Scripps shutters Albuquerque Tribune amid slowdown
(Adds background, job cuts at other newspapers)
SAN FRANCISCO Feb 20 (Reuters) - The Albuquerque Tribune will publish its last edition on Saturday after owner EW Scripps Co (SSP.N) said it found no buyers for the paper, the latest casualty in the beleaguered newspaper business.
Scripps said it notified the Tribune's 38 editorial employees on Wednesday of the closure and offered them severance packages. Circulation at the New Mexico paper had dwindled to about 10,000 from 42,000 in 1988, Scripps said.
The decision ends the nation's oldest joint operating agreement, under which the Tribune was published afternoons Monday through Saturday and the larger Albuquerque Journal was the daily morning newspaper, Scripps said.
"The loss of the Albuquerque Tribune is profoundly sad for the community, its dedicated staff and all of those great journalists" who worked there, said Rich Boehne, chief operating officer at Scripps.
The closing comes as Bay Area News Group, the San Francisco-area publisher controlled by MediaNews Group Inc, offers buyouts to about 1,100 employees to cut costs. Bay Area News Group's papers include the San Jose Mercury News, the Contra Costa Times and the Oakland Tribune.
The newspaper industry has been in a steep decline as advertisers switch to the Internet. The New York Times Co (NYT.N) said last week it would cut 100 newsroom jobs at its flagship newspaper as it girds for a weaker U.S. economy.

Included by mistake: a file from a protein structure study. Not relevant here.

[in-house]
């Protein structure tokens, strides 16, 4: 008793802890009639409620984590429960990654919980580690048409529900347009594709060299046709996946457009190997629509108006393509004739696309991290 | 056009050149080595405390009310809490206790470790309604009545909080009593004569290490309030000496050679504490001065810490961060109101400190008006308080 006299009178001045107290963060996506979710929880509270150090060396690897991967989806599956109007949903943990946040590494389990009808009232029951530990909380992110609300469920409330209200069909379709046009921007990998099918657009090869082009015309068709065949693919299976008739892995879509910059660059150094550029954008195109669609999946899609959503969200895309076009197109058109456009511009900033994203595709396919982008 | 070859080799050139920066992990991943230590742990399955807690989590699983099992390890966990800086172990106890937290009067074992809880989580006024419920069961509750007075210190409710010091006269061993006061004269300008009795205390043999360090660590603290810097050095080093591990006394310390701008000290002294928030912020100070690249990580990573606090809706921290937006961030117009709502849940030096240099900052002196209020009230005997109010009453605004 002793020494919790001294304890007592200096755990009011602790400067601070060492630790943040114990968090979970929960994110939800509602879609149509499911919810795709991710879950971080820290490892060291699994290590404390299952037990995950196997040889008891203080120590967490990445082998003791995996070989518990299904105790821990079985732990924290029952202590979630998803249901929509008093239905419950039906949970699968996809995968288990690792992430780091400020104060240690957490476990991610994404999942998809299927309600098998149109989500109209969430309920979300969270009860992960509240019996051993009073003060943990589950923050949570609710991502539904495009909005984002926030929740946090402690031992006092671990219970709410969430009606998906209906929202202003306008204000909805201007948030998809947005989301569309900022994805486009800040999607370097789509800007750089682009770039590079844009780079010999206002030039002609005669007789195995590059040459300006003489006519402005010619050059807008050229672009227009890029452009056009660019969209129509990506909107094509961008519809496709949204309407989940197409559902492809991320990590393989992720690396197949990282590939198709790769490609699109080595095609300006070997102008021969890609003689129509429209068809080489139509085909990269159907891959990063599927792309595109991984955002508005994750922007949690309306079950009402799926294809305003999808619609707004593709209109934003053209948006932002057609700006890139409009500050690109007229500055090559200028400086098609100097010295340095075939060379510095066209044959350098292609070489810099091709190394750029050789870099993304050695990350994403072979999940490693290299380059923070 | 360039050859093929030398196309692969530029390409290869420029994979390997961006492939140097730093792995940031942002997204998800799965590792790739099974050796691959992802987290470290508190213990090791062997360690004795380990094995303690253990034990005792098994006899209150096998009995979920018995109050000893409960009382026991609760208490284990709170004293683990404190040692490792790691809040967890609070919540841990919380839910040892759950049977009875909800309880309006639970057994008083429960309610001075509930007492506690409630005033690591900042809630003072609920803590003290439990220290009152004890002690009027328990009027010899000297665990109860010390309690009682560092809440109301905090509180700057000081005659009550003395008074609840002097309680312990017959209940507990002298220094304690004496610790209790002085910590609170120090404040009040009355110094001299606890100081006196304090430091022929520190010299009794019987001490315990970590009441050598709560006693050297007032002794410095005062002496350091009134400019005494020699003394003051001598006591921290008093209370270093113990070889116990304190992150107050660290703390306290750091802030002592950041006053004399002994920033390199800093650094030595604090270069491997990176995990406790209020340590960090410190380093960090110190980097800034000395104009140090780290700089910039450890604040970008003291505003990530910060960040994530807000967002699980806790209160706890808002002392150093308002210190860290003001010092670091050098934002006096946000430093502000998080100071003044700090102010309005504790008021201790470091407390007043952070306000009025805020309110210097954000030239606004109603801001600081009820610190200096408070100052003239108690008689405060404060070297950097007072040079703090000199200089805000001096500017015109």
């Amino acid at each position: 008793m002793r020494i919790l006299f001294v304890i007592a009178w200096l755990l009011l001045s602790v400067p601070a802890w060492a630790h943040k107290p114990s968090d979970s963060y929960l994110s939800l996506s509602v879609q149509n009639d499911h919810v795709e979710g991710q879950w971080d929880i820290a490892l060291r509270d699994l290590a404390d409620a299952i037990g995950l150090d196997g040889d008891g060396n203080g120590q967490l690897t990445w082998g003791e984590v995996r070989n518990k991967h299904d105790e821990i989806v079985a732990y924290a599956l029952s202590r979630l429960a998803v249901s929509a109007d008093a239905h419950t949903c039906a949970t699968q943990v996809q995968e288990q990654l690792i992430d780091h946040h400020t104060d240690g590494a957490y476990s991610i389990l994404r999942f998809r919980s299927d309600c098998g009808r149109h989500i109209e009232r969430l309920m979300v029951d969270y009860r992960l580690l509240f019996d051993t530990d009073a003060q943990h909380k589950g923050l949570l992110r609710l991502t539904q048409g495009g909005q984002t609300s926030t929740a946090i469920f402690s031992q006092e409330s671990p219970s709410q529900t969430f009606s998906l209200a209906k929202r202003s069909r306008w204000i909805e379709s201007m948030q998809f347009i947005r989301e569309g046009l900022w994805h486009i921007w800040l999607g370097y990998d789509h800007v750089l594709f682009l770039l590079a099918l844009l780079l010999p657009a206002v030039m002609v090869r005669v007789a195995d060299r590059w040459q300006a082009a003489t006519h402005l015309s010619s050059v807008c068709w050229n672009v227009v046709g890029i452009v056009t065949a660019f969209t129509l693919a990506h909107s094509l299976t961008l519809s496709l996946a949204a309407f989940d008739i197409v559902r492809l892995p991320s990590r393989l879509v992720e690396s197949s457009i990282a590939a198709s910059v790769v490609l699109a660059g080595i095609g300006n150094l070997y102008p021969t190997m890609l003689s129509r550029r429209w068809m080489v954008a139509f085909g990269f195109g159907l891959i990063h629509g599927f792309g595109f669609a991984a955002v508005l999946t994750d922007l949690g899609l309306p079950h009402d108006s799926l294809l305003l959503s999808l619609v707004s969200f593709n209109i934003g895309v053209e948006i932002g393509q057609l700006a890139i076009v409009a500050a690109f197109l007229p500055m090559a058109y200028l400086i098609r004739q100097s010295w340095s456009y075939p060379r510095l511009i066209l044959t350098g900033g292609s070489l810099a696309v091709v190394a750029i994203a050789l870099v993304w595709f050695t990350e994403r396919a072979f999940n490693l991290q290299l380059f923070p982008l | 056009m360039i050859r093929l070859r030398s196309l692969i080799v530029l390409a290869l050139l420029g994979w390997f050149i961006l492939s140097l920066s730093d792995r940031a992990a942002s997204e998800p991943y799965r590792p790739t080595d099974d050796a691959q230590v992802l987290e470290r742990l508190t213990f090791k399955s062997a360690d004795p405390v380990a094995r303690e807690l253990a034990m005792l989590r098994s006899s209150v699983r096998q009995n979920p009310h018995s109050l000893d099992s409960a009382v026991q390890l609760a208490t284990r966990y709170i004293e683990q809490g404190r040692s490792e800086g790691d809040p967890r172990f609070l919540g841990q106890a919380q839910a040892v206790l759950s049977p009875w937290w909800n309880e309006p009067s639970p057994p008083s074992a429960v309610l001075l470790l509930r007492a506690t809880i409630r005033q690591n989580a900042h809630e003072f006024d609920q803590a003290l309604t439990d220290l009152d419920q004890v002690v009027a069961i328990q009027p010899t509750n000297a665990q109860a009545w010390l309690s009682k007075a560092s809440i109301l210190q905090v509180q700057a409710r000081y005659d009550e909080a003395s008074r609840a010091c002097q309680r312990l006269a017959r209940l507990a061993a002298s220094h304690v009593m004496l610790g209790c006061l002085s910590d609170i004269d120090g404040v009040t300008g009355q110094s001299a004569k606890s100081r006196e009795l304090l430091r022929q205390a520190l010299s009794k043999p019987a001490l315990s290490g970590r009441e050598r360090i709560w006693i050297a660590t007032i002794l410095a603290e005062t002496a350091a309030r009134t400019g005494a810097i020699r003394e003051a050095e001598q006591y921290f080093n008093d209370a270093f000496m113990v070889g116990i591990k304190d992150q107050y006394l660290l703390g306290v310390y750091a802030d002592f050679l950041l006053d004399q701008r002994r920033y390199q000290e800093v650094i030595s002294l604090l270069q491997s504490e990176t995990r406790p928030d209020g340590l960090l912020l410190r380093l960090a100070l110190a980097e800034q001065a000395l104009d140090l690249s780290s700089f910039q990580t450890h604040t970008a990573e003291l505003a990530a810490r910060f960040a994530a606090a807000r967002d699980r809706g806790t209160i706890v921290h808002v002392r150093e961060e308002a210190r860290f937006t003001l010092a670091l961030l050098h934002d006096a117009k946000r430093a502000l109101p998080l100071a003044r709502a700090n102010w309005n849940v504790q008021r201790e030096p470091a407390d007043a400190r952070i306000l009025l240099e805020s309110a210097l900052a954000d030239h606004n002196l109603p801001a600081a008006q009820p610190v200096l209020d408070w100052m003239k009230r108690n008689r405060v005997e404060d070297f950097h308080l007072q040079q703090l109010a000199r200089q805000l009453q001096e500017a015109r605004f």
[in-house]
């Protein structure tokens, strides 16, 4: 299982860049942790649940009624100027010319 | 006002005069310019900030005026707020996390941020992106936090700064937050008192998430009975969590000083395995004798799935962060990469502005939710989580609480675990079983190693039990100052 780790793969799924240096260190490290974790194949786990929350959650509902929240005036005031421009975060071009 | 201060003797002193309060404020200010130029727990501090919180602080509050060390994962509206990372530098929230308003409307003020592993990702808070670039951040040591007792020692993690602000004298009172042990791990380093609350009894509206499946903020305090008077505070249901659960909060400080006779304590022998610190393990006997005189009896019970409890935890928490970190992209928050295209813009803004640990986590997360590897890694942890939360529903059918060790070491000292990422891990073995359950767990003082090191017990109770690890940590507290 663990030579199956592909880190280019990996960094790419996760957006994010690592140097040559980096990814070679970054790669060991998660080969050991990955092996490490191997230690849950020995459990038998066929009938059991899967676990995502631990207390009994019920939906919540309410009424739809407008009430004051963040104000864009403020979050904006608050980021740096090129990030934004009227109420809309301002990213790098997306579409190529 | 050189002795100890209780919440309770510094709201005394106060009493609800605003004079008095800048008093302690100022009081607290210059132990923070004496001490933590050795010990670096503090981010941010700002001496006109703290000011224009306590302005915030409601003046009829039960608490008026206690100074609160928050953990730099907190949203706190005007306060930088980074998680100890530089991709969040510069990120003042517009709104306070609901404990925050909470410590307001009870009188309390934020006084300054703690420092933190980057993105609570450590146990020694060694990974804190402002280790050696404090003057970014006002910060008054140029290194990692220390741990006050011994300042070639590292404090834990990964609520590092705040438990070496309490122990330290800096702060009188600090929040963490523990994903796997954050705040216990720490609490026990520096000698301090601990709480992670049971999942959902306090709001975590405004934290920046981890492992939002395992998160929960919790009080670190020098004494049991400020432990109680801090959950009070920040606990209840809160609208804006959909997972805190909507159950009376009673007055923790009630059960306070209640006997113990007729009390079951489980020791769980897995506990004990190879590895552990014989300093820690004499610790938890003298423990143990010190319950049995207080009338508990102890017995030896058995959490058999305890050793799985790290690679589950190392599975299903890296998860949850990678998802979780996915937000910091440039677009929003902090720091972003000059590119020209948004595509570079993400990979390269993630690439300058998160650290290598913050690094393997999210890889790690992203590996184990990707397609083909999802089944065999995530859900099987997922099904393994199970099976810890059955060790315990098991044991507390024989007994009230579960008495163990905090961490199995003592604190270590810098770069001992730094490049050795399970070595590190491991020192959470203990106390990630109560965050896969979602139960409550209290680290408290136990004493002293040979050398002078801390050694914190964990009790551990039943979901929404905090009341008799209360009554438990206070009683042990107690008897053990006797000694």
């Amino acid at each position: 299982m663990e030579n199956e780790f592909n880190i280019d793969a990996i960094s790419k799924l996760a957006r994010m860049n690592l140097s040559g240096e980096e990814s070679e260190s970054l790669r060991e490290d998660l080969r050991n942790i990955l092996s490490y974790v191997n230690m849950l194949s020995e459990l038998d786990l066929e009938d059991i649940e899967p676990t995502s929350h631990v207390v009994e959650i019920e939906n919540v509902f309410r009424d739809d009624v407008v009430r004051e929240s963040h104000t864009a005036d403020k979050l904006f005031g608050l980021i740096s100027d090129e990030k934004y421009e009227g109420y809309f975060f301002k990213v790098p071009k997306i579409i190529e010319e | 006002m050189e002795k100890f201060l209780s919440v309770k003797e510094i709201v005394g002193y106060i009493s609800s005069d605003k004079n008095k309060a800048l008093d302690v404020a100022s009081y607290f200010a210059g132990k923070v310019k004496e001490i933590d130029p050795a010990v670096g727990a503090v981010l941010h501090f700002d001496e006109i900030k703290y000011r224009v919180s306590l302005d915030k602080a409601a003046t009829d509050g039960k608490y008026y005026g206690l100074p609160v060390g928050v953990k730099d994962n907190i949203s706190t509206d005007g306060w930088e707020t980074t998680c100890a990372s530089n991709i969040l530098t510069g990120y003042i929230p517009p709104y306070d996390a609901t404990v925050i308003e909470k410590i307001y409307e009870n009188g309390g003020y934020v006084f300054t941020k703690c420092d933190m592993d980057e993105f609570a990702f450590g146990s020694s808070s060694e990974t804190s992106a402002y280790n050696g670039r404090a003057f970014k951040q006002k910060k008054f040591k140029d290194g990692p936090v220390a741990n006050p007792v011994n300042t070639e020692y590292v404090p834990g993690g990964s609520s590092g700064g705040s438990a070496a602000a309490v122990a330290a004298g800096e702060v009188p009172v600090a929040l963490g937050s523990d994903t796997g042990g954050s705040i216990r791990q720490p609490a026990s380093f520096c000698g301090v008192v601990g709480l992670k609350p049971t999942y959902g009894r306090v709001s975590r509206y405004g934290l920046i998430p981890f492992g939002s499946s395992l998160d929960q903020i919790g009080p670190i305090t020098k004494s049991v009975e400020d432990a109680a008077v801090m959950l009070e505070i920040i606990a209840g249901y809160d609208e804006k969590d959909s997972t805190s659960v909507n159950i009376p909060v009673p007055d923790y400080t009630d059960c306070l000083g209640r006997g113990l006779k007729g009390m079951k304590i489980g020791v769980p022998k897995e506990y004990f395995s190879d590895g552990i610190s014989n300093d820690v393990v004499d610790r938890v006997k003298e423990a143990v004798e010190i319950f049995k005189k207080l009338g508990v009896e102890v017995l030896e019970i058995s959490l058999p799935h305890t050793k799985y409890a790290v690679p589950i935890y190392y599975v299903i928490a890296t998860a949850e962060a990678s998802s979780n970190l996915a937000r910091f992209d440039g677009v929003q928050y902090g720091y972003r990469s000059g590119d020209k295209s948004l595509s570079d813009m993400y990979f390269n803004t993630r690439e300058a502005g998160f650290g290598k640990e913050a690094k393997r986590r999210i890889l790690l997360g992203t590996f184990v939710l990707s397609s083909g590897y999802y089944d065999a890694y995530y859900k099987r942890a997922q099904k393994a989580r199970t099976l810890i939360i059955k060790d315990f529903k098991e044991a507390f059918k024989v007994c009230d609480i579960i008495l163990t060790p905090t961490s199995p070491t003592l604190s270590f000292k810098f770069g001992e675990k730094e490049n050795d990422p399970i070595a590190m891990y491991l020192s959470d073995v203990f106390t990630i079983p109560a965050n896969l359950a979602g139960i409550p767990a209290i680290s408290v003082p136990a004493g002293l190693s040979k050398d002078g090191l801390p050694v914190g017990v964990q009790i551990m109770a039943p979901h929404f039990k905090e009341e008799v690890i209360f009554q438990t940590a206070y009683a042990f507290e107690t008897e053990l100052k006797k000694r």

The Albuquerque Journal, owned by Journal Publishing Co, will continue to be published daily and Sundays in the mornings, Scripps said in a statement.
Scripps said last August it was looking for a buyer for the Tribune or would cease its publication after determining the Albuquerque newspaper market could no longer support a separate afternoon paper.
The Journal has a paid circulation of 106,000 daily and 145,000 Sunday.
The Tribune, which Scripps bought in 1923 from founder Carlton Cole "Carl" Magee, has won numerous awards including a Pulitzer Prize for reporter Eileen Welsome in 1994 for a series about Americans used unknowingly in government radiation experiments nearly 50 years earlier.
The paper was a Pulitzer finalist in 1996 and a first-place winner in the 1998 and 2001 National Headliner Awards.
Cincinnati-based Scripps operates daily and community newspapers in 16 markets and the Scripps Media Center, which includes the Scripps Howard News Service. It also owns network-affiliated television stations and brands such as HGTV, Food Network, DIY Network and Fine Living. (Reporting by Philipp Gollner, editing by Leslie Gevirtz)
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